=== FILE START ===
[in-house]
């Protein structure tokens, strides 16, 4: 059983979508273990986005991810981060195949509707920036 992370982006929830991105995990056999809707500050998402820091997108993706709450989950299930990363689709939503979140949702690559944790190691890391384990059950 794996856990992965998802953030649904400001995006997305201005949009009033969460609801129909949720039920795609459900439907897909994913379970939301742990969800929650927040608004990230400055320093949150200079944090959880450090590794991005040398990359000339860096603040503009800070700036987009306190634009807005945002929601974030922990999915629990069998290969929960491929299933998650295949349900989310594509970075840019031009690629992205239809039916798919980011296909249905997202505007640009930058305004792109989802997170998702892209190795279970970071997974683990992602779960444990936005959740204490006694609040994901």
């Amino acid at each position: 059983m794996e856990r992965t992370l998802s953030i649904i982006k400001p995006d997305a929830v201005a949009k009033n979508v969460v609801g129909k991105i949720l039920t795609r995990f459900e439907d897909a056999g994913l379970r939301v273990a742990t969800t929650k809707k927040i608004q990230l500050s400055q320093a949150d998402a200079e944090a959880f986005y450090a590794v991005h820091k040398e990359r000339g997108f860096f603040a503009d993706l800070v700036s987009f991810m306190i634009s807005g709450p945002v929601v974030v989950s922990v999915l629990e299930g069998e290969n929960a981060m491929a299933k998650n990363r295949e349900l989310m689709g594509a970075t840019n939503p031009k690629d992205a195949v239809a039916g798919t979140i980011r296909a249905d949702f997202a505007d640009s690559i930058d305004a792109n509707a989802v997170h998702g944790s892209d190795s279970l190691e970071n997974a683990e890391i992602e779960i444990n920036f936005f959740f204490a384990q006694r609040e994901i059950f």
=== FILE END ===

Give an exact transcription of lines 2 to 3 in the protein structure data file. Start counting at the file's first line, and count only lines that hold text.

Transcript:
């Protein structure tokens, strides 16, 4: 059983979508273990986005991810981060195949509707920036 992370982006929830991105995990056999809707500050998402820091997108993706709450989950299930990363689709939503979140949702690559944790190691890391384990059950 794996856990992965998802953030649904400001995006997305201005949009009033969460609801129909949720039920795609459900439907897909994913379970939301742990969800929650927040608004990230400055320093949150200079944090959880450090590794991005040398990359000339860096603040503009800070700036987009306190634009807005945002929601974030922990999915629990069998290969929960491929299933998650295949349900989310594509970075840019031009690629992205239809039916798919980011296909249905997202505007640009930058305004792109989802997170998702892209190795279970970071997974683990992602779960444990936005959740204490006694609040994901």
């Amino acid at each position: 059983m794996e856990r992965t992370l998802s953030i649904i982006k400001p995006d997305a929830v201005a949009k009033n979508v969460v609801g129909k991105i949720l039920t795609r995990f459900e439907d897909a056999g994913l379970r939301v273990a742990t969800t929650k809707k927040i608004q990230l500050s400055q320093a949150d998402a200079e944090a959880f986005y450090a590794v991005h820091k040398e990359r000339g997108f860096f603040a503009d993706l800070v700036s987009f991810m306190i634009s807005g709450p945002v929601v974030v989950s922990v999915l629990e299930g069998e290969n929960a981060m491929a299933k998650n990363r295949e349900l989310m689709g594509a970075t840019n939503p031009k690629d992205a195949v239809a039916g798919t979140i980011r296909a249905d949702f997202a505007d640009s690559i930058d305004a792109n509707a989802v997170h998702g944790s892209d190795s279970l190691e970071n997974a683990e890391i992602e779960i444990n920036f936005f959740f204490a384990q006694r609040e994901i059950f």